Noopur Bhandiwad, Pune
A team of researchers from the Indian Institute of Geomagnetism (IIG) have identified and reported the existence of solitary waves or distinct electric field fluctuations in the Martian magnetosphere.
Scientists from IIG captured the data with the help of Langmuir Probe and Waves Instrument on Nasa’s Mars Atmosphere and Volatile Evolution (MAVEN) spacecraft, which was launched by NASA in November 2013. These findings were published in the Astrophysical Journal, where researchers studied 450 solitary wave pulses observed by the MAVEN spacecraft back in February 2015.
What are Solitary Waves?
Earth is a giant entity, which is surrounded by a magnetic field. The field acts as a shield, protecting earth from hazardous and high-speed charged particles which are transmitted from the sun in the form of solar winds.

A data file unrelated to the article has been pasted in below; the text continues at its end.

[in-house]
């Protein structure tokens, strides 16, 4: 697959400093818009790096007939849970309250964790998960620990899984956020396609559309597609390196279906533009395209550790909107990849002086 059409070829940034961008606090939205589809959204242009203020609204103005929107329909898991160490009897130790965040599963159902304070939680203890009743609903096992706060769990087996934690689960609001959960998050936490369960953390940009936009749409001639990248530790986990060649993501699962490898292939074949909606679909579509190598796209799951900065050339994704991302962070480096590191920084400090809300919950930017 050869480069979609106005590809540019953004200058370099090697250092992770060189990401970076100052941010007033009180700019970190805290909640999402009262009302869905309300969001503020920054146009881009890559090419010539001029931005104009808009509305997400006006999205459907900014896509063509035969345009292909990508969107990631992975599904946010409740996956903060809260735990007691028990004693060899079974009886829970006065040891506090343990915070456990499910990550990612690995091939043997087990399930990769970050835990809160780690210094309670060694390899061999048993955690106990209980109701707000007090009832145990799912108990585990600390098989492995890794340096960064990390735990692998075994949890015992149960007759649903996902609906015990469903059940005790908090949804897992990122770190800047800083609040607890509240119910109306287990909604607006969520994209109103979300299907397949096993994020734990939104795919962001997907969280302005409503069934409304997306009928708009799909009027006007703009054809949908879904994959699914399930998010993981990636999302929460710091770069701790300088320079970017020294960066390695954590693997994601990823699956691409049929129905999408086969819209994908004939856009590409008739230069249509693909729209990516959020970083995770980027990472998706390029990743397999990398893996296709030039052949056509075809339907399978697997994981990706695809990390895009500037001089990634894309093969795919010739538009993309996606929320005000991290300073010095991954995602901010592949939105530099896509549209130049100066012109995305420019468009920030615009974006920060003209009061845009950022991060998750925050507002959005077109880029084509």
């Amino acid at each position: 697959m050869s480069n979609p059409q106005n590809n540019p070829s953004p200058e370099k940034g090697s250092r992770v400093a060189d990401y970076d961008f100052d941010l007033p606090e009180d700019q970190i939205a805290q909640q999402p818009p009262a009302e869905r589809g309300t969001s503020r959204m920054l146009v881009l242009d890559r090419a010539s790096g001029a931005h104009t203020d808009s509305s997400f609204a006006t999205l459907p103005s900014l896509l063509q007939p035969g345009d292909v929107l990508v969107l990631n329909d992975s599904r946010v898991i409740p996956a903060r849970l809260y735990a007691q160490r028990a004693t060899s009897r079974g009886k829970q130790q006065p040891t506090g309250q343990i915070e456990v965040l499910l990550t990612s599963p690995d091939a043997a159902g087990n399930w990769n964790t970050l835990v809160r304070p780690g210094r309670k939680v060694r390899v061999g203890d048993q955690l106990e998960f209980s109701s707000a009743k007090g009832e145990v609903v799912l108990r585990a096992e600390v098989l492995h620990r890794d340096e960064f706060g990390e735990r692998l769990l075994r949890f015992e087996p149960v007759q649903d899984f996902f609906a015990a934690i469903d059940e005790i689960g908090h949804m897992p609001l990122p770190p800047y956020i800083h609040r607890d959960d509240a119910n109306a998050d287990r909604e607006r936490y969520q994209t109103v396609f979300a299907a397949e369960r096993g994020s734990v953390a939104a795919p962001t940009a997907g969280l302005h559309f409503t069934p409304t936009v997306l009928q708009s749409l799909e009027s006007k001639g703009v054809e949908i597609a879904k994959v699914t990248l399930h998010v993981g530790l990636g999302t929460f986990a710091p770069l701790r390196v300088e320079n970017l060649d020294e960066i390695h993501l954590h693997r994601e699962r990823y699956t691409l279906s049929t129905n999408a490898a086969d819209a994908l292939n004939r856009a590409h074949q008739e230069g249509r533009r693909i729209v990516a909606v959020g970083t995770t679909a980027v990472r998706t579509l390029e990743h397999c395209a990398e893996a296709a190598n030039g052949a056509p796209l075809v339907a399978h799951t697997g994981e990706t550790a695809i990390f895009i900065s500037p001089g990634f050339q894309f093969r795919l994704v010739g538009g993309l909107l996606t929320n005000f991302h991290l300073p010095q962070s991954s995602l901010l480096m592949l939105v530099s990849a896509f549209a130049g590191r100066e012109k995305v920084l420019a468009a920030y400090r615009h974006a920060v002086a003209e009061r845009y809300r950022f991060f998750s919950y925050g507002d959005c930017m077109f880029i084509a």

Unlike earth however, Mars does not have a magnetic field. This allows high-speed solar wind to directly impact Mars’s atmosphere. There have been theories to suggest that even with a thin magnetosphere, solitary waves interacting with the martian atmosphere is a possibility. There has been no evidence to prove the same, until this finding was published.
What does the data say?
The research paper explains that the solitary wave pulses vary between 1 and 25 mV m-1 and 0.2 – 1.7 ms, respectively. These pulses are dominantly seen in the dawn (5-6 LT) and afternoon-dusk (15-18 LT) sectors at an altitude of 1000-3500 km.
There is a need to further investigate why these wave occurrences are dominant during particular times of the day.
The discovery of these solitary waves paves way for more research as such waves are known to be responsible for particle energization, plasma loss, transport and other processes.
It is more important than ever to explore particle dynamics in the Martian atmosphere and understand whether the waves are a factor behind the loss of atmospheric ions on the neighboring planet. This would provide deep insights into the habitability of Mars as well.
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